This is an adapted version of the sermon I preached this morning. The gospel text was Matthew 20:1-16.
Three brief stories.
Story One. One December many years ago, a church youth group learned about a family in their community that was in very bad financial straits. There were some young children in this family, and the youth group decided to purchase Christmas gifts for them, to make sure they got something for Christmas. So one Sunday afternoon, the youth group went with their advisors on a shopping spree to buy gifts. While they were in the checkout line, one of the advisors got a sour look on his face, and said, “I think these kids are going to have more at Christmas than my kids.”
Story Two. One spring many years ago, an adult Sunday School class was discussing the Great Depression. Several older women shared their memories of growing up during the depression, and they said, “We were poor. We had almost nothing. But that was alright, because everybody else was in the same boat too.”
Story Three. One summer many years ago, two men were resting in the jungle. Suddenly they heard a roar, and realized a lion was nearby. One of them immediately began to put his shoes on, and laced them up quickly. The second man said, “What are you doing? You can’t outrun a lion.” The first man said, “I don’t need to outrun the lion. I just need to outrun you.”
There is a common thread among these stories. They all show a particular part of human nature: the way we compare ourselves to one another. In the first story, the youth group advisor was happy to help out a family in need, so long as they still got less than his own family. In the second story, the suffering of poverty didn’t feel like suffering to those women, because everyone they knew suffered equally. And in the third story, the first man knew that it really didn’t matter how quickly he ran from the lion, so long as it was faster than his friend.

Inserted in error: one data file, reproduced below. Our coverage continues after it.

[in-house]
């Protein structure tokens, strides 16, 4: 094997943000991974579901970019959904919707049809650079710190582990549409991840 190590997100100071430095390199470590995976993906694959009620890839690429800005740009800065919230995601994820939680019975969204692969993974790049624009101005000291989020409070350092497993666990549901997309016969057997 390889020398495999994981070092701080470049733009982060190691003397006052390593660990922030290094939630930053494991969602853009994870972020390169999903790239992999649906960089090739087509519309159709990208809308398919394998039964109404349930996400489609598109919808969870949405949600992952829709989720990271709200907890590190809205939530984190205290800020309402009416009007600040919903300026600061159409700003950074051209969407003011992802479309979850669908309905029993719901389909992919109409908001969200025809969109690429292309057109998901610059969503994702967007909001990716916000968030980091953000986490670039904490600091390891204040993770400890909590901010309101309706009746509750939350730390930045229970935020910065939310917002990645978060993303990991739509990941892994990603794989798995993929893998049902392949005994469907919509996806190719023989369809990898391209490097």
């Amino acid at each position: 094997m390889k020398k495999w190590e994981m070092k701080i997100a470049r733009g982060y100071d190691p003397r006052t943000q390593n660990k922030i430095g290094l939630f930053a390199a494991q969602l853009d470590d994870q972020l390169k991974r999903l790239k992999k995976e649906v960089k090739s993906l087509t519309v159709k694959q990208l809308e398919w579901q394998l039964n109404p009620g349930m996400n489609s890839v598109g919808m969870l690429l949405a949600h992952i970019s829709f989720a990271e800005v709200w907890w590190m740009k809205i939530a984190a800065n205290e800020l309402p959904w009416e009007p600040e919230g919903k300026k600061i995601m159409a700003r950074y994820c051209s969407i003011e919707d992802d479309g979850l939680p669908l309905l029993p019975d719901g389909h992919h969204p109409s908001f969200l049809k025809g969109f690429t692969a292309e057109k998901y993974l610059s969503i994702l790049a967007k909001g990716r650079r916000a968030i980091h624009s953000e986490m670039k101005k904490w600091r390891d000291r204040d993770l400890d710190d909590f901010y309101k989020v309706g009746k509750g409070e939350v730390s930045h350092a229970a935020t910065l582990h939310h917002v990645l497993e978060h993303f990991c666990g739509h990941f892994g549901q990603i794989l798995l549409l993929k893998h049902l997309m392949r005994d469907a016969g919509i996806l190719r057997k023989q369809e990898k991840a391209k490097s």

I think it’s the same with the workers hired first in today’s gospel. They were quite satisfied to work the whole day and receive the usual daily wage, one denarius. That was fair. Until. Until the landowner also hired others who worked much less, and who also received the same pay. Suddenly a denarius wasn’t good enough anymore, because somebody else, who didn’t work as hard, was getting the same pay.
I’m not condemning any of these people, either in the story Jesus tells or the ones I told. I’m no better than them. It’s human nature to focus not exactly on what you have, but on what you have compared to others. It’s human nature, but it’s destructive to others and to ourselves. When has comparing yourself to someone else actually helped?
But Jesus says it doesn’t have to be like that. He says the kingdom of heaven is different. And remember, when Jesus speaks of the kingdom of heaven, he’s not usually talking about the afterlife. He’s talking about God’s kingdom here on earth, the kingdom that God brings into this world through us. Which means it doesn’t have to be like that here, because God doesn’t follow human nature. God does things differently.
So let’s try looking at the gospel story again, but this time from landowner’s perspective. Let’s look at two things the landowner does.
For one thing, he gave all the workers enough. Each of the workers received the usual daily wage. He didn’t pay them according to their ability, or their output, or their sweat. He gave them each exactly what they needed for the day. Just so, God gives each of us enough for each day. Reminds me of the Lord’s Prayer. Jesus taught us to pray: Give us this day our daily bread. Just enough for the day. Just enough of what we need. And God does.